Look into the heart of every preacher and you will find seven preacher maximums that effectively characterize their proclamations of the Gospel of Jesus Christ.
Without the presence in balance of these maximums effective communication will not be achieved.
That every sermon will flow from a text of Scripture and should be capable of achieving a predetermined purpose in the lives of the hearers. In other words, the biblical impact on the life of a given hearer should be to move that person from point A to point B toward a new person in Jesus Christ.
That this biblical utterance should address or speak to very real contemporary needs of the audience or congregation.
Every preacher needs to be especially careful to sort out between topics chosen for their use as vehicles of preacher expertise, as opposed to their helpfulness to the spiritual maturity of the hearer.
That every sermon should be predominantly positive as opposed to negatively critical in its thrusts.
Indeed, it is probable that there should never be more than one third of the sermon used for negative purposes.
It may be necessary, at times, to describe the anatomy of the sin as it were.
However, this must never start nor finish the sermon, which means that whatever small percentage of negativity is included in the body of the sermon should be, as it were, in the middle between a positive opening and a positive conclusion and celebration.
That every sermon is to speak to the whole person, to the intellect and emotion, or better, intellect, intuition, and emotion.
The design of the sermon then becomes the design of an experience of truth, as opposed to a basically rational argument for truth.
It is understood that the best way to engage, in art, as opposed to argument, is to engage in storytelling (narration), metaphors, and picture painting.
The goal in each case is so to utilize concrete details with which the hearer is familiar that the hearer is drawn into this vicarious experience.
The purpose is simply that when the person has engaged in the experience the person learns the lesson taught by the original persons in the experience.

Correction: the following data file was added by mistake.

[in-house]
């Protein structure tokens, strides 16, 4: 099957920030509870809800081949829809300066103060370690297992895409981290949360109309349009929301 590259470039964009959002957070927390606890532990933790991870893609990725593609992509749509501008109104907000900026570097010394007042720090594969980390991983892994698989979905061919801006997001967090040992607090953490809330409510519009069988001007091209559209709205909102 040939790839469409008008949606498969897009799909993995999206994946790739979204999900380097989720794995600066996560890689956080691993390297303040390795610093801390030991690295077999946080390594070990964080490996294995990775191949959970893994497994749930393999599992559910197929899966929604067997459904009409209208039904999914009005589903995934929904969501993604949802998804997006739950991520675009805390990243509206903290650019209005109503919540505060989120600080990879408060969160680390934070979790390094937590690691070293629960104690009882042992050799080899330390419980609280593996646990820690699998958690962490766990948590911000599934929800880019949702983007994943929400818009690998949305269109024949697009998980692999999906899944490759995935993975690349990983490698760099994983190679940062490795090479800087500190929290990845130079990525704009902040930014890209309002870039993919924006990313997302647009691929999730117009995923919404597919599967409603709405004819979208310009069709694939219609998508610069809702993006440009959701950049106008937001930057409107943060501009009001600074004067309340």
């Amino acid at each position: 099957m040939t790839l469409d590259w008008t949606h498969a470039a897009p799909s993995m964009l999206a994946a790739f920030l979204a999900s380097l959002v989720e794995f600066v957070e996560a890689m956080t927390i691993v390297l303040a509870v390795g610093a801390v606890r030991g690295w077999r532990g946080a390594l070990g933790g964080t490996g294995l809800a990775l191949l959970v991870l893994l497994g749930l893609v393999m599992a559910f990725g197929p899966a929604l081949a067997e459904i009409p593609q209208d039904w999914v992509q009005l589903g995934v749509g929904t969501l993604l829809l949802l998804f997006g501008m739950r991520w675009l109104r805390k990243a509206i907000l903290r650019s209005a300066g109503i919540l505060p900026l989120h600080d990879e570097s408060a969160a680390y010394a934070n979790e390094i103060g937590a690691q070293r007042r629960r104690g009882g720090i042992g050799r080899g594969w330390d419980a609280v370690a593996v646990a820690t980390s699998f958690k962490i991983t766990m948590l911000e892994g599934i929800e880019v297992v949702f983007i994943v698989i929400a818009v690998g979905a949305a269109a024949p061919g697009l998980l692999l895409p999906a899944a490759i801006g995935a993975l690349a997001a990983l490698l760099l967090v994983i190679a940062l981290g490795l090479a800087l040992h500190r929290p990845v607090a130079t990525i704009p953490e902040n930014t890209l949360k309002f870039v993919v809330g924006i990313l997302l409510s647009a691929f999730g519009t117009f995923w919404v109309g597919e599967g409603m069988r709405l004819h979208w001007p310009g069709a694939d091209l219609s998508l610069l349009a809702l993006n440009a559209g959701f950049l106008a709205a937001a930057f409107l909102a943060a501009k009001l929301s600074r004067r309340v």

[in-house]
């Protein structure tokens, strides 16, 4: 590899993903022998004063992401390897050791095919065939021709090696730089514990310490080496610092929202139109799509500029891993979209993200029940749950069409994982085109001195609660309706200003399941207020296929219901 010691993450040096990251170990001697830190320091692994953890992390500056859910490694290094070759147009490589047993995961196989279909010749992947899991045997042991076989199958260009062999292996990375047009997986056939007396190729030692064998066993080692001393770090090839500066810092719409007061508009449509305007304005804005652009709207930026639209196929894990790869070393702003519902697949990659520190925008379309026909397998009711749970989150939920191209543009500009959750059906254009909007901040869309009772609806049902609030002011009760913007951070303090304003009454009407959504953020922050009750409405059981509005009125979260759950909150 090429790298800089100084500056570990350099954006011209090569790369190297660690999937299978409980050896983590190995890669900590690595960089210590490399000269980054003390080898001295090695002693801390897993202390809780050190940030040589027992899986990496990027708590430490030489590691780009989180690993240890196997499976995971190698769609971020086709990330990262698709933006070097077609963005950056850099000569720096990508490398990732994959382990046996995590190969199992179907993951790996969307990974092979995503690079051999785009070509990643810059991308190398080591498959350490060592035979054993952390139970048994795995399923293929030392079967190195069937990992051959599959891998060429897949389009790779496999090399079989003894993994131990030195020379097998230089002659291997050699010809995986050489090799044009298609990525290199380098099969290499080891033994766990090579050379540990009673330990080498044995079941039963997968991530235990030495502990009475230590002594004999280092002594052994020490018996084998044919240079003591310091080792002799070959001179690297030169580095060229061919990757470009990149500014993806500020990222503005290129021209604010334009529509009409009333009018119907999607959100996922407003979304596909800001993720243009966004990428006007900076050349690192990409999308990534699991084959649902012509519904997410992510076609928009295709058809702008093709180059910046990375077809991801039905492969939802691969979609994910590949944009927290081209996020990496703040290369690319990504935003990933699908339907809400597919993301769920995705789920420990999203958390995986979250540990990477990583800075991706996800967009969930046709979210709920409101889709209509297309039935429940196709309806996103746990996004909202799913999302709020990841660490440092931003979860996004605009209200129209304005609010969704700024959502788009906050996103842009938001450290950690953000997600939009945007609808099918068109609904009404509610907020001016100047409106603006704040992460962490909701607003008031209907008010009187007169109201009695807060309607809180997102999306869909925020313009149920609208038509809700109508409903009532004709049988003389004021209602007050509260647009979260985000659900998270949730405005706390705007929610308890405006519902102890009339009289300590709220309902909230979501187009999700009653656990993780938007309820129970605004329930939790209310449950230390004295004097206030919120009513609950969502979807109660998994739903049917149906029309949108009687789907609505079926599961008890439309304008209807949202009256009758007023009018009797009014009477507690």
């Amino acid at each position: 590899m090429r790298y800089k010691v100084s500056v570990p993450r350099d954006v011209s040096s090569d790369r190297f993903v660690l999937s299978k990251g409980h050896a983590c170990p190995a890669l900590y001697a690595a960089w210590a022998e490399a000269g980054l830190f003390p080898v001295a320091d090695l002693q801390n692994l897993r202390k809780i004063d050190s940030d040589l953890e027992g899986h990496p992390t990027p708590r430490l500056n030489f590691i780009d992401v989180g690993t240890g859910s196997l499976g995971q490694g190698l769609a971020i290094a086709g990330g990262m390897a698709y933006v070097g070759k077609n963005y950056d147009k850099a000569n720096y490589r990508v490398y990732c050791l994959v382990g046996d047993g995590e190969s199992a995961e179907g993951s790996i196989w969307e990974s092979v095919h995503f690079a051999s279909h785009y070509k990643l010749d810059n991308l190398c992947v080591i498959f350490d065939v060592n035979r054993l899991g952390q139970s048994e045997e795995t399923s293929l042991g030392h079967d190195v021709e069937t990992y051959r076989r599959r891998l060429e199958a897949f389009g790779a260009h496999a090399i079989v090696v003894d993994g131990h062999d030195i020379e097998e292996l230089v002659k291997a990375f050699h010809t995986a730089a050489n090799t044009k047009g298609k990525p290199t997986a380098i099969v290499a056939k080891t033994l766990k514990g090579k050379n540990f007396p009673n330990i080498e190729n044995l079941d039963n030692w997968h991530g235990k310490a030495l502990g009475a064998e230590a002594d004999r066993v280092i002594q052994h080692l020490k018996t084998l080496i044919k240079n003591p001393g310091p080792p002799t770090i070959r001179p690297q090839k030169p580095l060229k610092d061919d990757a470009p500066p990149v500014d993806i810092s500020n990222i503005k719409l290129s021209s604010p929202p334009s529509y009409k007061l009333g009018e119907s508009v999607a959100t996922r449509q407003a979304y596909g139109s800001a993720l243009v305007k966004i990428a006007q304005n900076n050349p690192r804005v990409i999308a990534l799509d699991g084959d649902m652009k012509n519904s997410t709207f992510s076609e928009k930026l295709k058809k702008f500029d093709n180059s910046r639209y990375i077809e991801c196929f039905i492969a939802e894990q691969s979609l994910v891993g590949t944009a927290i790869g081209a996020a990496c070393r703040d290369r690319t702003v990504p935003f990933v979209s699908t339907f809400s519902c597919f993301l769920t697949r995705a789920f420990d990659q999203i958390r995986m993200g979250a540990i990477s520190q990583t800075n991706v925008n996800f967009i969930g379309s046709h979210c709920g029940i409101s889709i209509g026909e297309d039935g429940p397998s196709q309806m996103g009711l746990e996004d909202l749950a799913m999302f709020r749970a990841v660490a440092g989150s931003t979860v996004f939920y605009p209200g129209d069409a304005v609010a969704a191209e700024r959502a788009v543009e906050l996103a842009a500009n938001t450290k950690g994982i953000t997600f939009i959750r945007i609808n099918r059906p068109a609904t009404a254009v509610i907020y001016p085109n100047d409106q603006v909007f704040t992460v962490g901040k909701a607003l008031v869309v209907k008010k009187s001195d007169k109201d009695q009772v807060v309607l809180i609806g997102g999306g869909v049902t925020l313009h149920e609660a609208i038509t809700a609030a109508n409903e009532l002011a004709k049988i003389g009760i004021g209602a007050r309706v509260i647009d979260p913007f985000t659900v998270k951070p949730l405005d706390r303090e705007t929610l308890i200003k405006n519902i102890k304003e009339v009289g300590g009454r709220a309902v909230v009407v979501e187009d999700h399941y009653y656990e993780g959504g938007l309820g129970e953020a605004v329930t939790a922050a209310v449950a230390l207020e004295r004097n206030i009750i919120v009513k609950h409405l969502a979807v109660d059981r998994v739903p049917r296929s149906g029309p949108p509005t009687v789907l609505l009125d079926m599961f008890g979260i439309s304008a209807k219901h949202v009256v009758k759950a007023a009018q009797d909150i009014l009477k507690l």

The classic example, of course, is listening to the story of the prodigal son, and learning in twenty-five minutes what the son may have taken five years or more to learn.
That in fact, the sermon must speak to all sectors of consciousness does not relieve the preacher of the absolute necessity to be reasonable and coherent.
The flow of the sermon, with all of its ramifications, must have an identifiable continuity capable of being picked up on a single hearing by the ear.
Preachers who write manuscripts must be especially careful to avoid writing complicated things which the human ear cannot pick up in one hearing.
This automatically suggests that every sermon should follow and outline.
This outline becomes the basic means of checking coherence and of guaranteeing that the hearer will be able to follow easily as the sermon is produced orally.
That the sermon must also be understood in addition to rational coherence, the sermon must also have emotional coherence.
There is a sense in which the human psyche or spirit requires that the experience go up to ultimate climax and celebration.
If there is erratic movement up and down, the emotional impact becomes blurred and the lesson is lost, often along with the attention loss of the hearer.
This need for progression in ever more intense emotional impact can be referred to as proper “timing.”
That the sermon must be understood and proclaimed to any people couched in the language and culture of the people.
The imagery and patterns of thought must match the style of the listening audience.
This is what Paul referred to when he said I am made all things to all men that I might by all means save some.
There is one further possibility here, in the fact that Paul’s statement suggests a kind of cultural relating to people and in effect taking on their identity.